I often worry that some parents who follow attachment parenting principles won’t reach out for sleep help when they need it. Or maybe they will feel guilty by doing so.
As parents, we carry so much responsibility. Not only to keep our little ones alive, warm, fed and happy, but also to be emotionally secure and strong. No surprise than that we take these decisions very, very seriously.
For anyone who’s not familiar, attachment parenting is a parenting philosophy that was popularized by Drs. William and Martha Sears in their 1993 publication, “The Baby Book.” The idea, in a nutshell, is maximum closeness and responsiveness. You wear your baby, you share a bed with your baby, you breastfeed on demand, and you answer their cries immediately. In theory, this creates a strong attachment between mother and baby, which results in well-adjusted children who grow up to be happy, healthy, contributing members of society. Now, all of these theories have been debated endlessly and passionately, but there’s no strong evidence to show that attachment parenting is better or worse than other parenting styles as with many parenting choices, it’s best if it’s best for your family.
The popularity of Dr. Sears’ book has caused some confusion about the differences between this parenting style and the scientific notion of attachment theory, and because of Sears’ adherence to co-sleeping, nursing on demand, and responding immediately to a baby when they’re fussing, it’s easy to see how some parents arrived at the conclusion that disregarding these tenets by helping their babies learn to sleep independently could damage the “attachment” between a baby and their caregiver. But again, attachment theory and attachment parenting are in no way related to each other in anything other than name. Alan Sroufe, a developmental psychologist at the Institute for Child Development at the University of Minnesota, defines attachment as “...a relationship in the service of a baby’s emotion regulations and exploration. It is the deep, abiding confidence a baby has in the availability and responsiveness of the caregiver.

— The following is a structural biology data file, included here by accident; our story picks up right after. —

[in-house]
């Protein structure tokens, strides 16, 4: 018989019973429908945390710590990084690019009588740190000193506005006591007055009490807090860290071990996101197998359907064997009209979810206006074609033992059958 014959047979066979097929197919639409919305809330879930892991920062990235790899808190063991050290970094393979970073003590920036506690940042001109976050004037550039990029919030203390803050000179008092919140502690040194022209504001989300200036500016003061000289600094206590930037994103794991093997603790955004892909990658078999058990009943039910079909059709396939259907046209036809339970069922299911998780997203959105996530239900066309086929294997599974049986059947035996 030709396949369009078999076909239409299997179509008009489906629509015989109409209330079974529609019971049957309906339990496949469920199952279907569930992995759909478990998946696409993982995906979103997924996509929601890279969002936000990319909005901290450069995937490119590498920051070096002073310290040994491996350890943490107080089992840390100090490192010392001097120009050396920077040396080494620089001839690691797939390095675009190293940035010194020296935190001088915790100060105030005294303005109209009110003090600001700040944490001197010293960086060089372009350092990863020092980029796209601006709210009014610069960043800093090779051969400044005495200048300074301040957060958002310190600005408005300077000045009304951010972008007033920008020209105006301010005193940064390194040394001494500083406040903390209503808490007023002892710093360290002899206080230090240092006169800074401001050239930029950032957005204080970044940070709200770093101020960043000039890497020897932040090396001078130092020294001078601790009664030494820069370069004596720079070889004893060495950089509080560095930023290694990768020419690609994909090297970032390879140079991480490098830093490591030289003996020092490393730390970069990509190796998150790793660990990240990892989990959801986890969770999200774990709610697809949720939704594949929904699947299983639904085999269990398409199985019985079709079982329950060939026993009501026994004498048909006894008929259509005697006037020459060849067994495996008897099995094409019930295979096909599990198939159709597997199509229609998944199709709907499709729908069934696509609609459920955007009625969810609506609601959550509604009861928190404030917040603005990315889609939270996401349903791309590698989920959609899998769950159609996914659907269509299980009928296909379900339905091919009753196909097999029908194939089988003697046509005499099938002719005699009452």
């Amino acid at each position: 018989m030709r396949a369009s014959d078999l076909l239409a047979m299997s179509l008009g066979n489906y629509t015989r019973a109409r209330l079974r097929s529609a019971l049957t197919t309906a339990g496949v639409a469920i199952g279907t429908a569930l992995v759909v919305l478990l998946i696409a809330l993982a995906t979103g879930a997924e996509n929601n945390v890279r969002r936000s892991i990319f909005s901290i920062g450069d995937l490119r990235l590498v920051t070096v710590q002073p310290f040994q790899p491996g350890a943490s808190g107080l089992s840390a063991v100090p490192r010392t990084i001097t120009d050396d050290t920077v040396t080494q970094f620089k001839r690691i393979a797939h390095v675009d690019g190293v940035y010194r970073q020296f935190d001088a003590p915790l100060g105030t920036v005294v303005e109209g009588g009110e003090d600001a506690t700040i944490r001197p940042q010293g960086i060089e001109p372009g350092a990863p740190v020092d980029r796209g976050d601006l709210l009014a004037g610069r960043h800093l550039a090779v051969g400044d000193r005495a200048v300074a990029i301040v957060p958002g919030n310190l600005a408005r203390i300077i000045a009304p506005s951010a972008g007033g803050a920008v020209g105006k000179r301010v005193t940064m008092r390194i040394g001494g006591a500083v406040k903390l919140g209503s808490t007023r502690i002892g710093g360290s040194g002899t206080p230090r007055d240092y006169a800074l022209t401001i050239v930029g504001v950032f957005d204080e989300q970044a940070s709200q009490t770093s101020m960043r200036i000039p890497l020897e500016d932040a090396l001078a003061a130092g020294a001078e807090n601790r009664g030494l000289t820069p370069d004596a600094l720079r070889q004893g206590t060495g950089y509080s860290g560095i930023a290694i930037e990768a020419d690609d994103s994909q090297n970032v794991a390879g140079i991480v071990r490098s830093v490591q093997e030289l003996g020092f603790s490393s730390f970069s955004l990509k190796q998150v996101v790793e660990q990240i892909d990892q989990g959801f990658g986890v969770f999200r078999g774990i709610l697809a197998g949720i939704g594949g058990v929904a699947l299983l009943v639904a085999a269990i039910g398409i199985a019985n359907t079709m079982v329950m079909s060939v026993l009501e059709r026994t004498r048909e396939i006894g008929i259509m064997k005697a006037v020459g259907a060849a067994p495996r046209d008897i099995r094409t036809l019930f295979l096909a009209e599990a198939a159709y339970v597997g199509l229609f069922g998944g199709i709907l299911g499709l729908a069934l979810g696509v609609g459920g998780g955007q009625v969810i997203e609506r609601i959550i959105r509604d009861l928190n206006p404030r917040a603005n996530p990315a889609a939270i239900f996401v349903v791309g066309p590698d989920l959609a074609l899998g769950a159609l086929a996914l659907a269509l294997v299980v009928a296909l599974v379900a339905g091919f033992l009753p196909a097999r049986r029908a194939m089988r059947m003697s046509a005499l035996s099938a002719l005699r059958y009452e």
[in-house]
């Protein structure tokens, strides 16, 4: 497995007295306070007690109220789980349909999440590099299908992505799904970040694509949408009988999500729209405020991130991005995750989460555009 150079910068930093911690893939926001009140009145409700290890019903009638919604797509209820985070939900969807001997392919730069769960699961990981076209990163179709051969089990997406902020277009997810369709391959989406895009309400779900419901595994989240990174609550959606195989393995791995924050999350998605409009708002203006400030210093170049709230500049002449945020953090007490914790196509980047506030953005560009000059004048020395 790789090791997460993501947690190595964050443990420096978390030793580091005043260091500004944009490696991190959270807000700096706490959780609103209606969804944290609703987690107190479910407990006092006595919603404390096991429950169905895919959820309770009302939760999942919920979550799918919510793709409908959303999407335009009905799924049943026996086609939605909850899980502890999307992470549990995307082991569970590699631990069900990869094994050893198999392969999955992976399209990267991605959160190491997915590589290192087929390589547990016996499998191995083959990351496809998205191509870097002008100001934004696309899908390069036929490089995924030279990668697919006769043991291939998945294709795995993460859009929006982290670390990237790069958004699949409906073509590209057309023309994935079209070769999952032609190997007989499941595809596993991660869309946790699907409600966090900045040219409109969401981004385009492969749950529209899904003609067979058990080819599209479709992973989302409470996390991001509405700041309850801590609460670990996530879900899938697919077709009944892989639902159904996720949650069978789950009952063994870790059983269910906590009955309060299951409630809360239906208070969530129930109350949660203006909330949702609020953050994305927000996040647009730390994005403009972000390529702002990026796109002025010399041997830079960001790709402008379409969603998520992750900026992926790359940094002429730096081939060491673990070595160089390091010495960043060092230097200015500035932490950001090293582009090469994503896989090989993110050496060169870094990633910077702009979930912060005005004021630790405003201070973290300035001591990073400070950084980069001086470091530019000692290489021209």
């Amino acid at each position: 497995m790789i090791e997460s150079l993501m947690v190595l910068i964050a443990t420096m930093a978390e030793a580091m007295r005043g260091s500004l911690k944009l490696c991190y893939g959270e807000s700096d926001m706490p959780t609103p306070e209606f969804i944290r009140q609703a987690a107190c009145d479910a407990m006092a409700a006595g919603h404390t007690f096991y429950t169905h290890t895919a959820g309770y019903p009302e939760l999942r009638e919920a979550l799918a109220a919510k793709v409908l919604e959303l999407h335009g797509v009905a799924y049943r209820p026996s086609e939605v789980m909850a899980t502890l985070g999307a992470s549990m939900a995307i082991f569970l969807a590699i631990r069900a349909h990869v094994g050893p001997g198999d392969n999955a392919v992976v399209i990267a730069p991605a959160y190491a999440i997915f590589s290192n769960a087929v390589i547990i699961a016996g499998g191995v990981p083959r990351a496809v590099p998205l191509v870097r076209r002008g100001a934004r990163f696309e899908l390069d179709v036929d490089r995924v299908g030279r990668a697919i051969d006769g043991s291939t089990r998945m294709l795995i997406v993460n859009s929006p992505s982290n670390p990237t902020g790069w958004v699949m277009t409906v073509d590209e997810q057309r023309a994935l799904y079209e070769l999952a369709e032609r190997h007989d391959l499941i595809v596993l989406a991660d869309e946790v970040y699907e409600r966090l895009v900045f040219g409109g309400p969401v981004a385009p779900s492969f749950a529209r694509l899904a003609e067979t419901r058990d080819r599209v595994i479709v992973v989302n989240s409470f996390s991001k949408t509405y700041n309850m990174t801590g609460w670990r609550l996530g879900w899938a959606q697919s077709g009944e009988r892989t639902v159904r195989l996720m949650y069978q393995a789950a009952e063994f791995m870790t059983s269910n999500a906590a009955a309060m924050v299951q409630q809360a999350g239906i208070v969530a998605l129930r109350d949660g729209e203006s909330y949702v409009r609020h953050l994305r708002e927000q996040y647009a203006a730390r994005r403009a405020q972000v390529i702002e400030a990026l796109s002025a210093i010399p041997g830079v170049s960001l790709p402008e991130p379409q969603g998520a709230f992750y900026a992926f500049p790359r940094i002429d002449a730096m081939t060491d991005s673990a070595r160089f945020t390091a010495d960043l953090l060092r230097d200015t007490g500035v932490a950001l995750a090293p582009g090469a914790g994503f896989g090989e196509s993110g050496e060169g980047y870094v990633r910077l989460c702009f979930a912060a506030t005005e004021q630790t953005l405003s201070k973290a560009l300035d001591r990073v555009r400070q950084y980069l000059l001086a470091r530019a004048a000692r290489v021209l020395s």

So the question is: does sleep training work with attachment parenting? Does attachment parenting work with sleep training? I have worked with several parents who consider themselves following attachment parenting in some ways or others, and many of them have discussed with me that initially they are worried about how it will affect their bond with their child. An important thing to note here is that Dr. Sears included a catchy bullet point list of the principles of attachment parenting that he refers to as “The Seven B’s.” They are, in no particular order...
Bedding Close to Baby
Belief in the Language Value of Your Baby’s Cry
Beware of Baby Trainers
So the first three have nothing to do with sleep training. As a sleep coach, I too encourage all of those things, if they are what suits you and your family.
The three that follow are the ones that tend to give attachment parenting advocates pause when they think about sleep training. Sleeping close to baby is another term for bed sharing, which Dr. Sears is a big fan of. Well, I do believe that babies sleep better, and so do their parents, when they aren’t in the same bed as you. More people in bed means more movement, more movement means more wake ups, and more wake ups means less of that deep sleep that we love to see everybody getting. Also, the AAP firmly recommends that parents share a room as their infant but a separate sleeping space for safety. So is it a deal breaker when it comes to working with me? Well, yeah. It kind of is. Now, I have heard a lot of parents say they get better sleep when they bed share with their little ones, and that’s fine with me so long as safety is considered and consistently evaluated. If your family is all sleeping in the same bed and you’re all sleeping well, I say do what works for you and call me if and when you want to make a change.